Tile Map

A top-down 2D tile map.

This is the first tutorial in a series that covers the creation of a simple true top-down 2D game with pixel graphics, using the Godot Engine, version 4. True top-down means that the game has a strict top-down view, looking at everything straight from above.

It is assumed that you went through the Introduction series or are familiar with Godot Engine 4.

This tutorial uses Godot 4.2.2, the regular version, but you could also use the .NET version.

At the bottom of my tutorials you'll find links to their license and an online repository containing the finished project.

Map Scene

Our game's world will be made with 2D tiles, using Godot's tile map functionality. In the first part of this series we will create a scene containing such a map.

New Project

Create and open a new Godot project. As we won't import Blender files go to the project settings and deactivate General › FileSystem › Blender › Enabled to get rid of the related warning that otherwise shows up each time the project is opened.

We will build our game's level with 16×16 pixel tiles, constraining the maps to a single screen of 25×15 tiles. Thus we require a viewport size of 400×240 pixels. Set the viewport width and height accordingly in the project settings under General › Display › Window.

For the root node of our scene pick the Other Node option and select the regular Node type. Name it Map and then save the scene as map.tscn.

Tile Map

Godot's tile maps are represented by the TileMap node type. Create such a node as a child of Map.

Settings specific to TileMap.

We leave all settings of the tile map as they are, except that we need to provide tile set, which defines the tiles that the map can contain.

Use the dropdown menu of the Tile Set property to create a new TileSet resource. Then use the same menu to save the tile set as tile_set.tres. This isn't necessary for a single map, but to share the tile set among multiple maps later we store it separately.

TileSet resource.

We leave the tile set's settings at their default values. It is set to use square 16×16 tiles, which is what we need.

Defining Tiles

The tiles need textures, for which we'll use this texture atlas. It contains simple pixel art for a few tile types. The top row has solid wall tiles. The second row has grass or green carpet tiles. Below that is a row of sand or dirt tiles. The next two rows contain marble checker patterns of small and large size. Finally, at the bottom are four water tiles. Two more tiles could be contained in this texture, but their space is unused and they are fully transparent.

Tile set texture atlas.

Import the atlas into the project by putting it into the project folder, either via the file system or by or dragging and dropping it below res:// in the FileSystem tab.

To use the texture we have to go to the tile set editor. To get there we first need to have our tile map node selected. With a TileMap selected the bottom panel of the editor will contain TileSet and TileMap options, next to Shader Editor.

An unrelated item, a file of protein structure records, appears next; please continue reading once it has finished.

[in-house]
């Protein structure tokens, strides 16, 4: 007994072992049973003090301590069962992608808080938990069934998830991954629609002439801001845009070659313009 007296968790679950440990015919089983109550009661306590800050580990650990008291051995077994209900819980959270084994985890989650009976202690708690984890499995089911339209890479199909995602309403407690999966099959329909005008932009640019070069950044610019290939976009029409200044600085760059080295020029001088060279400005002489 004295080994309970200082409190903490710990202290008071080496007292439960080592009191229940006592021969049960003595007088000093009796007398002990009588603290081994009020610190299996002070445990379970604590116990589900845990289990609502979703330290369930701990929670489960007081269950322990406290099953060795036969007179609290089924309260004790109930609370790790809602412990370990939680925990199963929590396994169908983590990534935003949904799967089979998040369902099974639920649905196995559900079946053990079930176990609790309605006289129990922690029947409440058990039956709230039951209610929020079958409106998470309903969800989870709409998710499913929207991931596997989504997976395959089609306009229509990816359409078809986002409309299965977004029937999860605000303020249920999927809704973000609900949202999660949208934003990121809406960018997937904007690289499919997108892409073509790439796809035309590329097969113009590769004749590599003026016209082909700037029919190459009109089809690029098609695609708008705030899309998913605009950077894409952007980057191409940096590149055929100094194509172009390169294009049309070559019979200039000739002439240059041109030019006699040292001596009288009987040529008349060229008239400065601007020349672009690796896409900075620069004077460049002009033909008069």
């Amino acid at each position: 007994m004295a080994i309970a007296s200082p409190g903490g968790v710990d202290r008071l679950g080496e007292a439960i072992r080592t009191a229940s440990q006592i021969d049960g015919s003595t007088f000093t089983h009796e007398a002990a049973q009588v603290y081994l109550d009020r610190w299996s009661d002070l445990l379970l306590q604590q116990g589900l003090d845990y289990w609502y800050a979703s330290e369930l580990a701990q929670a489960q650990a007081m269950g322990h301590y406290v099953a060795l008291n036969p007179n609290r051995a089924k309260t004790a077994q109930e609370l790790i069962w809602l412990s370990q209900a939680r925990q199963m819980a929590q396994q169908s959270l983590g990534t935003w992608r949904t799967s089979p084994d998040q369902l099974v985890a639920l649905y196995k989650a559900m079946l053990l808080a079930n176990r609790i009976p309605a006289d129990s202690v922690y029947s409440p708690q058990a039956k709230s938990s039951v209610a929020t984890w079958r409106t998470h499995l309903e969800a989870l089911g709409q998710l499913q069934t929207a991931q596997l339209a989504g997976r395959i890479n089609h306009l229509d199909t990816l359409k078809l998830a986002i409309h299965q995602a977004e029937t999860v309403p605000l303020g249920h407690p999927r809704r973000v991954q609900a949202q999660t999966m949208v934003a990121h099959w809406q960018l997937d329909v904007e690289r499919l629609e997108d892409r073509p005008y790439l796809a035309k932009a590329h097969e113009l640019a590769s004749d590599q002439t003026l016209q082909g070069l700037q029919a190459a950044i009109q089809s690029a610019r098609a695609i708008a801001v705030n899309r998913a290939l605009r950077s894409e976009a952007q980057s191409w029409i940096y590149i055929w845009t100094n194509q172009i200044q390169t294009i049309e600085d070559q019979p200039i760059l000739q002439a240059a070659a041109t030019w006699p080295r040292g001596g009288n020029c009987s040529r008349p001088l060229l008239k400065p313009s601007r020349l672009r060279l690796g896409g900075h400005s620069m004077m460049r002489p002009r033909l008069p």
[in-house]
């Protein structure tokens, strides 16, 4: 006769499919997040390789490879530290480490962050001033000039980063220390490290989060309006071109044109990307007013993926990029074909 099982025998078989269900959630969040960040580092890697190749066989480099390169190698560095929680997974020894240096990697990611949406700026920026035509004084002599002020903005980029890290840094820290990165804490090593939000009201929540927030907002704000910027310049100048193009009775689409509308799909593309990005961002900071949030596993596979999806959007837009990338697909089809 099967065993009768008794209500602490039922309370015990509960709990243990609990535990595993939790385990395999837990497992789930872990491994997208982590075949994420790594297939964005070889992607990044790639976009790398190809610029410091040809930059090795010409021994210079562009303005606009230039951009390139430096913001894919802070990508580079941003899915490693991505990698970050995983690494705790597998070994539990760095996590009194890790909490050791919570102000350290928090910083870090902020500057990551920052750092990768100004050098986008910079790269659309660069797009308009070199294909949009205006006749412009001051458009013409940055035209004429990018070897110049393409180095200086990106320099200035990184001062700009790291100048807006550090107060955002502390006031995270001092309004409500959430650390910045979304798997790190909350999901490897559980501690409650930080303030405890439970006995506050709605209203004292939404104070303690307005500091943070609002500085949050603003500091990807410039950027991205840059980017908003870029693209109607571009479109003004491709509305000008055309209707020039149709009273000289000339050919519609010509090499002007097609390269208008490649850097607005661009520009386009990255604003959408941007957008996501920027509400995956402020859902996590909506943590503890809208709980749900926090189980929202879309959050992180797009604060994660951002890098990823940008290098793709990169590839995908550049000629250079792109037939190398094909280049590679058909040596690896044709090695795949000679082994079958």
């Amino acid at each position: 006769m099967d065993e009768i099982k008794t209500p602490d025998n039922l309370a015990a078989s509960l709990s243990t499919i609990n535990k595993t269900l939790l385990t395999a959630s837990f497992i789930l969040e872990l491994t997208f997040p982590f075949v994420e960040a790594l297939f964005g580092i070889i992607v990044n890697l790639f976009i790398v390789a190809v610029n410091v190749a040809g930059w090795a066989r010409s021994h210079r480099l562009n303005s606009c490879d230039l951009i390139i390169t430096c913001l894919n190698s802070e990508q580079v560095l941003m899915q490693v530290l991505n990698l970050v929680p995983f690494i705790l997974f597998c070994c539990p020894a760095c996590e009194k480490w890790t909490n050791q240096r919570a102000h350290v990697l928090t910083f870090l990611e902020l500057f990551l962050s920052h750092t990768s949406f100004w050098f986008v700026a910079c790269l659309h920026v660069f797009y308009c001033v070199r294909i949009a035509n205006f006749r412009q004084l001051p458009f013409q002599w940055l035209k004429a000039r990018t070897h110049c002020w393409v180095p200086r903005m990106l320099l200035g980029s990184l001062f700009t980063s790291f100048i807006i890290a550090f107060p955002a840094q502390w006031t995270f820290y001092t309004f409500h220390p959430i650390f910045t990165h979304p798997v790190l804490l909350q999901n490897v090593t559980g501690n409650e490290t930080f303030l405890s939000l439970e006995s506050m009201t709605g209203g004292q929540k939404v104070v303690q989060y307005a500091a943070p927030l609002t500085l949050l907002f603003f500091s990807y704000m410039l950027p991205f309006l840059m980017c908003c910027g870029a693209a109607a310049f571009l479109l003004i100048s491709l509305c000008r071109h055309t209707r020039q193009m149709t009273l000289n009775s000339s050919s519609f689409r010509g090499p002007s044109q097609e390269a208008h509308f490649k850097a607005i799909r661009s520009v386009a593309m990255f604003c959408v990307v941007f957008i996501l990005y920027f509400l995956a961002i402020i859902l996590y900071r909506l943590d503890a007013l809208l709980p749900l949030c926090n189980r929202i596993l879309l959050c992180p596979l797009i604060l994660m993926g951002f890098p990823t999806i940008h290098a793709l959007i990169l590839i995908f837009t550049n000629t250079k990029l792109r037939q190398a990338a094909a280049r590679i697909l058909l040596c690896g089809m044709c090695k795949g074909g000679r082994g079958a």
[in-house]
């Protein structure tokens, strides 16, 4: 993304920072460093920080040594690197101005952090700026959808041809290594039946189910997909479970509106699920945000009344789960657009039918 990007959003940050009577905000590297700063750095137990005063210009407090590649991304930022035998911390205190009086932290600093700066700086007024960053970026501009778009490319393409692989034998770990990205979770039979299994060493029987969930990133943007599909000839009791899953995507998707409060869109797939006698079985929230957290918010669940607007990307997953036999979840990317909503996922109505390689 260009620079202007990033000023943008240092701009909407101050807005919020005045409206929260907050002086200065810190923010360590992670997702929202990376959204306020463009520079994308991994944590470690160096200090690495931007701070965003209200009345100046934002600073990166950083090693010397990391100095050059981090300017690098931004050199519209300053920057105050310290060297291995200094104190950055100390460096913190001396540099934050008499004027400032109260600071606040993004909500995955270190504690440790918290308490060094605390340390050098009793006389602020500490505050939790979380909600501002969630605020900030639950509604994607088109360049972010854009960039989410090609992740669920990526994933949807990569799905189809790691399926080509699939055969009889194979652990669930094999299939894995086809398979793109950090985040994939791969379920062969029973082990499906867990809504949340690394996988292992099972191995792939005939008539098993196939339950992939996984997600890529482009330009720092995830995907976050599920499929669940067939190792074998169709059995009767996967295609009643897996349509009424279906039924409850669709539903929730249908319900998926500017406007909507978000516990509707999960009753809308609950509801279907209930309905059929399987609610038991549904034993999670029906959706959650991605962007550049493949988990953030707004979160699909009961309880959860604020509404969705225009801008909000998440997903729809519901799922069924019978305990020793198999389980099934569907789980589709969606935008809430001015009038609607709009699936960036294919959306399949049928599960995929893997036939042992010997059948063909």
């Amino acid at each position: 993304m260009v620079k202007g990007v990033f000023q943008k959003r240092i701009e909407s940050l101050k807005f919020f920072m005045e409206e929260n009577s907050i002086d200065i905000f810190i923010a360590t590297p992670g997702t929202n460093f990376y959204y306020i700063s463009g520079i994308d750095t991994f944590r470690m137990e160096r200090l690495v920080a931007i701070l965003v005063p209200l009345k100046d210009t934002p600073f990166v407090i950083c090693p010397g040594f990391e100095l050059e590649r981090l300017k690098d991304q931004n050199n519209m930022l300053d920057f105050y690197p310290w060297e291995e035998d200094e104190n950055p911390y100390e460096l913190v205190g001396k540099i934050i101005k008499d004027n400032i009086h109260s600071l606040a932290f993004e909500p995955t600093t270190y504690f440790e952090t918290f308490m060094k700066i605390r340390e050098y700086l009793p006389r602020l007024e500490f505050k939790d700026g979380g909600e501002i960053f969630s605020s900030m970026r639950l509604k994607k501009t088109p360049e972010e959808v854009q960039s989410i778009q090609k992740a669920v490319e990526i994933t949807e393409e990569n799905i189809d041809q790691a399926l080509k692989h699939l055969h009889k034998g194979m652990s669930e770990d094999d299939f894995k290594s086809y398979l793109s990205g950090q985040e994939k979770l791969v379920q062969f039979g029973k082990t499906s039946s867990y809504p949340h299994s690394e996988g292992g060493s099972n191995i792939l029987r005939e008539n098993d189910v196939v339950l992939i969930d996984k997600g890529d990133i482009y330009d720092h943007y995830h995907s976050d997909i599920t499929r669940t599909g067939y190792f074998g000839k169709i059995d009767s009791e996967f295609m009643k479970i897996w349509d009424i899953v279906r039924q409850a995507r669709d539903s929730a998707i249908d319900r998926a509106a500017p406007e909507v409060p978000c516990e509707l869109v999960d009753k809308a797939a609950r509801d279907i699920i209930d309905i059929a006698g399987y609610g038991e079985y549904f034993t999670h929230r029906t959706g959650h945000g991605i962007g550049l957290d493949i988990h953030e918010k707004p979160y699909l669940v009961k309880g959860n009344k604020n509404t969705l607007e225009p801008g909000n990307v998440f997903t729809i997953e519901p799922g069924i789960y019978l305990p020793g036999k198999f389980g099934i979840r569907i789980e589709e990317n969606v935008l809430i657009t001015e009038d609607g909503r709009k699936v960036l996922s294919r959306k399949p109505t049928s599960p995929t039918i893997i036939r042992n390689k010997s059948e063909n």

Switch to the tile set editor. It will display instructions to select or create a tile set. On its left side is a list of texture resources. Add our texture to it, either via the + button or by dropping the texture resource onto the list. This will pop up a window stating that the atlas's texture was modified, asking if you would like to automatically create tiles. Pick the Yes option.

Tile set editor.

We now have a functional tile set based on our texture. When in Setup mode the middle region of the editor contains general settings of the tile set. The right side contains a view of the texture, showing which tiles have been defined. In our case there are nineteen tiles, because there are two empty tiles at the bottom right that got skipped.

Drawing a Map

Switch to the tile map editor. This gives us a toolbar with various painting modes. Pick either the second or third option from the left, which are the Paint and Line modes. Then select the top left tile in the atlas.

Tile map editor.

Now we can draw in the 2D viewport. Create a border along the viewport boundary.

Drawing map border in Line mode.

Let's quickly fill the interior map with the first grass/carpet tile. Switch to the fifth draw mode, which is Bucket, and enable the Contiguous toggle that shows up. Then click in the empty area inside the map to fill it. Note that the viewport will show which tiles will be affected when hovering the cursor over a tile.

Filled map.
What does contiguous mean in this context?

It means that Bucket mode acts like the typical bucket fill tool of drawing programs, affecting a connected region of identical tiles. When Contiguous is turned off it instead acts as a global tile replacement tool.

Tile Variety

When a region is filled with the same tile there is obvious repetition, which is boring and looks unnatural. That is why there are multiple variants of each tile in our tile set.